Oil prices are sharply down from the record reached in July
The price of Brent crude has risen from its earlier 20-month low after reports suggested Saudi Arabia had already cut production to support world prices.
Brent crude rose $5.43 to $65.91 a barrel after falling as low as $58.38 during the session in London.
US light, sweet crude traded at $69.88 having peaked at $71.77.
Reports said Saudi Arabia had reduced its exports of oil by 900,000 barrels a day from their peak in August, with other oil producers following suit.
Saudi Arabia is the biggest oil exporter in the world.
Tim Evans at City Futures Perspective says the market is driven now by "a trio of supportive factors; a weaker US dollar, a push to the upside in global equity markets and market talk that Saudi Arabia may have already cut crude oil production."
Members of the Opec oil producers' cartel agreed in October to cut crude supplies by 1.5m barrels a day to boost prices, but investors had been waiting to see when the cuts would be implemented.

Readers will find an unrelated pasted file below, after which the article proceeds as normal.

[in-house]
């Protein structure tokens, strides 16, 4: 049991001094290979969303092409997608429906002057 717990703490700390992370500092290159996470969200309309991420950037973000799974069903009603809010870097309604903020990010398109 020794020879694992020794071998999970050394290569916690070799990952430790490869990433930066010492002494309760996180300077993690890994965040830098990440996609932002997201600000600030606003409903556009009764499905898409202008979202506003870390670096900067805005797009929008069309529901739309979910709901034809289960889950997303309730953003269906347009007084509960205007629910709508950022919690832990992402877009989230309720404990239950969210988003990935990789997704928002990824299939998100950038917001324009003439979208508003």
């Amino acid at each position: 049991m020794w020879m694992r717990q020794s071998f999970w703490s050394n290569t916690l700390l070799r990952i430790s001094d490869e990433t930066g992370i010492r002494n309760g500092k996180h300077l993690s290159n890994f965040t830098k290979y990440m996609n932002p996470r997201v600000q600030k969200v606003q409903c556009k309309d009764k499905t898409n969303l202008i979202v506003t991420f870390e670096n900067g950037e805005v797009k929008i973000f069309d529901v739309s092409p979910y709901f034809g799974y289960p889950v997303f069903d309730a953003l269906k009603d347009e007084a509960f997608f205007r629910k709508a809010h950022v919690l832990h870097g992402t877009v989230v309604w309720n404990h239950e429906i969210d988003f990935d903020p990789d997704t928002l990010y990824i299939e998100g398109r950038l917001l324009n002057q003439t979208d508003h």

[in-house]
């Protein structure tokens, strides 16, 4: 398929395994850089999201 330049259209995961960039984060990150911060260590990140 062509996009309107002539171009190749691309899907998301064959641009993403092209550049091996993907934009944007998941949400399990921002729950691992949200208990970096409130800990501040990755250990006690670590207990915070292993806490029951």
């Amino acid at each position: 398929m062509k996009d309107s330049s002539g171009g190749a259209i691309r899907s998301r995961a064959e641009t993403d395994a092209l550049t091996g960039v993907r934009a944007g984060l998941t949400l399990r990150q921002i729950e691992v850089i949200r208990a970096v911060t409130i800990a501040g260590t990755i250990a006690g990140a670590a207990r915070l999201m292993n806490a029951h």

Earlier on Tuesday Brent crude fell to its lowest level since February 2007 amid concerns about the state of the US economy.
Oil prices have slumped since hitting a record of $147 a barrel in July, as consumers have cut their spending and the chances of a global recession have grown.
Credit Suisse has also cut its forecast for China's energy demand, predicting that it will remain unchanged in 2009.
Recent figures showed China's economic growth rate fell for the third quarter in a row, prompting fears of a wider downturn.
Growth slowed to an annual pace of 9% in the three months to September - down from 10.1% over the previous quarter.
There had been hopes that growth in developing nations such as China and India would help offset the slump in demand in US.